Damson Idris transformed from his real life British-speaking Nigerian persona into a canny drug kingpin character with a West Coast accent on FX's popular crime drama "Snowfall."
Idris made his presence felt as Franklin Saint, a young street-minded entrepreneur who was educated in an upper-class neighborhood, but determined to get into the drug game to take care of the people around him. Through the show, his popularity has grown exponentially over the past four seasons of the critically acclaimed series.
Along with serving as a co-producer of season five due next year, Idris' breakthrough role landed him other opportunities on other projects such as television shows "The Twilight Zone" and "Black Mirror" along with films including "Farming" and Netflix's "Outside the Wire," starring him with Anthony Mackie.
"It's the foundation of my career," Idris said of "Snowfall," which was co-created by John Singleton, who died in 2019. The series focuses on the genesis of how crack cocaine became a rampant epidemic in Los Angeles' inner city neighborhoods in the 1980s.
"Sometimes, I talk as if I'm already 90 years old and I've seen my career," he said. "It's so weird. I think in 40, 50, 60 years, people will talk about and refer to (the series) and be like 'Oh man, I remember when he did that and look what he's doing now.' I think that's a remarkable thing. I love the show for that."
Idris has been named among The Associated Press' breakthrough entertainers of the year alongside Rachel Zegler, Simu Liu, Adrienne Warren, Ruaw Alejandro and more.
The Nigerian actor grew up in Peckham, south London, but he didn't know anything about the drug epidemic in the United States until he visited Los Angeles for the first time and saw Skid Row — an impoverished area inhabited by the homeless. He auditioned so well for the role that he said Singleton didn't know he was from London until "way later in the process."
Before Idris' rise, he said Singleton gave him advice about humility — a lesson that still sticks with him.
"Everyone you meet on the way up, you're going to meet on the way down," he said. "So just be nice to everyone. That's something I'm learning and mastering today. I'm fortunate not only to be the lead of the show, but also be a young producer. That could come with a lot of ego and a big head. But if anything, I'm even nicer now to everyone. That's something John taught me. He empowered people. That's something I strive to do. I'm learning so much every day."
In preparing for "Snowfall," Idris said his upbringing in Peckham helped him relate to the plight of Black people's struggle in South Central Los Angeles.
"There are so many categories that correlate: From single fathers (and mothers), to poverty, to drugs to crime to police brutality to racism," he said. "I definitely feel in the U.K. that there are similarities between Black British culture to African American culture. I feel like my upbringing assisted with me understanding and having empathy towards people of that lifestyle in South Central."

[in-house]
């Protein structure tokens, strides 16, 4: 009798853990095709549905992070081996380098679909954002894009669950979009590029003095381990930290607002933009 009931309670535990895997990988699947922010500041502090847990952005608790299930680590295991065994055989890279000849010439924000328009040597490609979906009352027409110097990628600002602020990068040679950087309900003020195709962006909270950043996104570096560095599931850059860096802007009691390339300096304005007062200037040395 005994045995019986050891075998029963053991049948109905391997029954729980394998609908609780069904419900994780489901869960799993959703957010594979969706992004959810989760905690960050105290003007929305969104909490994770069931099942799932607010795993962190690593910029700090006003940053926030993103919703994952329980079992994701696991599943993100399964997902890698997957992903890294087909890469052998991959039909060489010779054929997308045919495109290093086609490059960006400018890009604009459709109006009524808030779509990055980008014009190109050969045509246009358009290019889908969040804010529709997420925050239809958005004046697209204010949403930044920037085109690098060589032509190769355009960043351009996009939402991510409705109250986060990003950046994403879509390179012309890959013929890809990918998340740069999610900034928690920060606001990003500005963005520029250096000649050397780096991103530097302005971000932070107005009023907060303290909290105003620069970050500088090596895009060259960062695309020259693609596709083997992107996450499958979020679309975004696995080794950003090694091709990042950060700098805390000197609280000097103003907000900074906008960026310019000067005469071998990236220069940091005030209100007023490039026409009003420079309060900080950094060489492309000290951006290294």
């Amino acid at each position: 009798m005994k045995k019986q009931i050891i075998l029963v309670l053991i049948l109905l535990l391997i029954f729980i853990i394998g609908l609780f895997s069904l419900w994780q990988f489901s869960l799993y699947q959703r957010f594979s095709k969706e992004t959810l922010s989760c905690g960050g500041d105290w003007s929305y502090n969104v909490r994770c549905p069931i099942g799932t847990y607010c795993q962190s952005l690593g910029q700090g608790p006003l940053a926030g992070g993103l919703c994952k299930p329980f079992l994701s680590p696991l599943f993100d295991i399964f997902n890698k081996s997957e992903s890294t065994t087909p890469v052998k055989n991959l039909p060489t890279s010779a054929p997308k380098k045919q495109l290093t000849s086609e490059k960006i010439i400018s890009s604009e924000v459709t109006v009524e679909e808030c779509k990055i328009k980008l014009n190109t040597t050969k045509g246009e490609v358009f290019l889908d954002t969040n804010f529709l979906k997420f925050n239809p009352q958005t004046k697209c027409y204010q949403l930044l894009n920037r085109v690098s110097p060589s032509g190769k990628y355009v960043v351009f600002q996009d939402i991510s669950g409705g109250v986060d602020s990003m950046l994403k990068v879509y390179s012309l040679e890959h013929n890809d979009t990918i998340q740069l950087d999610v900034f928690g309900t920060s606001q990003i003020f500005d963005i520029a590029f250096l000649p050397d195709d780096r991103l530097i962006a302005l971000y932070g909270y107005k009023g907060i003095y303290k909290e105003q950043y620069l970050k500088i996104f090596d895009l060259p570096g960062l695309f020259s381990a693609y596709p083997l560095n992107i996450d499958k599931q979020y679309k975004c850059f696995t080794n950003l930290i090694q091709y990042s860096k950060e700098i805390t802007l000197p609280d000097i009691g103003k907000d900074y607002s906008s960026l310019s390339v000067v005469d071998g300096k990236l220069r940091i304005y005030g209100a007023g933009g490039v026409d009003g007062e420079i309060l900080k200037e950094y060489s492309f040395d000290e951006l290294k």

For Idris, doing impersonations has been his calling card since he was a kid. His acting career unknowingly started when his family made him perform in front of them.
"You remember at the beginning of Eddie Murphy's 'Raw' and Samuel Jackson says 'That boy got talent'? That was literally my upbringing," he recalled. "I didn't know what acting was, but I was impersonating these people from Martin (Lawrence) in 'Bad Boys' to whatever since I was 5 years old."
Idris, 30, is a part of a long line of British Black actors who have found success on American soil including Idris Elba, Daniel Kaluuya, David Oyelowo and John Boyega. He said acting is embedded at an early age for their culture by them going to the theater when "we're babies."
"I think when we see you guys on the screen, we are instantly locked in because we feel a connection," he said. "It's unfortunate that you guys don't get the opportunity to see our stuff, too.
Most of the time when we come here, Americans think 'Oh, he's all tea and crumpets.' They think I live next door to the Queen. I don't. But that's changing."
In the future, Idris said he would love to someday portray Eddie Murphy and Sidney Poitier on screen and maybe a musician. He said next year will be a pivotal moment for his career.
"My career could either skyrocket or I'm going back to Peckham," he jokingly said. "In 2022, I'm really excited about playing a lot of real people from the past and producing."
Côte d'Ivoire's fashion week showcases 30 African designers
The struggles of the American South on display in London
Idris Elba premieres 'Luther' film, talks being famous for not playing Bond
Tunisian Youssef Chebbi's 'Ashkal' wins pan-African film award
Welcome to Tunisia's 'House of Bread' museum
Across Zimbabwe, British scones are the taste of home